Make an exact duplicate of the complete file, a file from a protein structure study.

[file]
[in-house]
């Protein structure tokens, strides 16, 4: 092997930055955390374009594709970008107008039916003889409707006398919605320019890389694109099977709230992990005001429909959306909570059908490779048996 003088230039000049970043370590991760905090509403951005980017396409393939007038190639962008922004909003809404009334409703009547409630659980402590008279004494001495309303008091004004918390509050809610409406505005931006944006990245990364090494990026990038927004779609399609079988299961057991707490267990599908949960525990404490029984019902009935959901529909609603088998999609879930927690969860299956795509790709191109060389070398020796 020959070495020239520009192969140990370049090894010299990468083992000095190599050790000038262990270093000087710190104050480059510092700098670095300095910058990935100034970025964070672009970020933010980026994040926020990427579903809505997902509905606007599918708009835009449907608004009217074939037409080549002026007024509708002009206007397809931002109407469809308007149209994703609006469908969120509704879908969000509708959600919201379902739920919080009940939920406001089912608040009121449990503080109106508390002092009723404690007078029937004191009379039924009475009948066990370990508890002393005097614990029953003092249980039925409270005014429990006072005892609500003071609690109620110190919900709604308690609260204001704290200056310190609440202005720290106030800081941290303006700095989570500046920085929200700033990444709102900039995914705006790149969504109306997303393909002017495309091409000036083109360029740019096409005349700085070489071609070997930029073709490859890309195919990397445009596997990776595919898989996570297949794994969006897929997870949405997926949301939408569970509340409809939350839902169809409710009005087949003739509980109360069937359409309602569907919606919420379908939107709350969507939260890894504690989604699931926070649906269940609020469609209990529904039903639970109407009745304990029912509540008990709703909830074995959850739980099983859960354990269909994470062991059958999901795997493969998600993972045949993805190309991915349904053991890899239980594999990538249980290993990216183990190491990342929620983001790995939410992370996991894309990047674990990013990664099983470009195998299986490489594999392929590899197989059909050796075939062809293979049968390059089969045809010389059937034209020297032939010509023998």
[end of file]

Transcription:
[in-house]
């Protein structure tokens, strides 16, 4: 092997930055955390374009594709970008107008039916003889409707006398919605320019890389694109099977709230992990005001429909959306909570059908490779048996 003088230039000049970043370590991760905090509403951005980017396409393939007038190639962008922004909003809404009334409703009547409630659980402590008279004494001495309303008091004004918390509050809610409406505005931006944006990245990364090494990026990038927004779609399609079988299961057991707490267990599908949960525990404490029984019902009935959901529909609603088998999609879930927690969860299956795509790709191109060389070398020796 020959070495020239520009192969140990370049090894010299990468083992000095190599050790000038262990270093000087710190104050480059510092700098670095300095910058990935100034970025964070672009970020933010980026994040926020990427579903809505997902509905606007599918708009835009449907608004009217074939037409080549002026007024509708002009206007397809931002109407469809308007149209994703609006469908969120509704879908969000509708959600919201379902739920919080009940939920406001089912608040009121449990503080109106508390002092009723404690007078029937004191009379039924009475009948066990370990508890002393005097614990029953003092249980039925409270005014429990006072005892609500003071609690109620110190919900709604308690609260204001704290200056310190609440202005720290106030800081941290303006700095989570500046920085929200700033990444709102900039995914705006790149969504109306997303393909002017495309091409000036083109360029740019096409005349700085070489071609070997930029073709490859890309195919990397445009596997990776595919898989996570297949794994969006897929997870949405997926949301939408569970509340409809939350839902169809409710009005087949003739509980109360069937359409309602569907919606919420379908939107709350969507939260890894504690989604699931926070649906269940609020469609209990529904039903639970109407009745304990029912509540008990709703909830074995959850739980099983859960354990269909994470062991059958999901795997493969998600993972045949993805190309991915349904053991890899239980594999990538249980290993990216183990190491990342929620983001790995939410992370996991894309990047674990990013990664099983470009195998299986490489594999392929590899197989059909050796075939062809293979049968390059089969045809010389059937034209020297032939010509023998």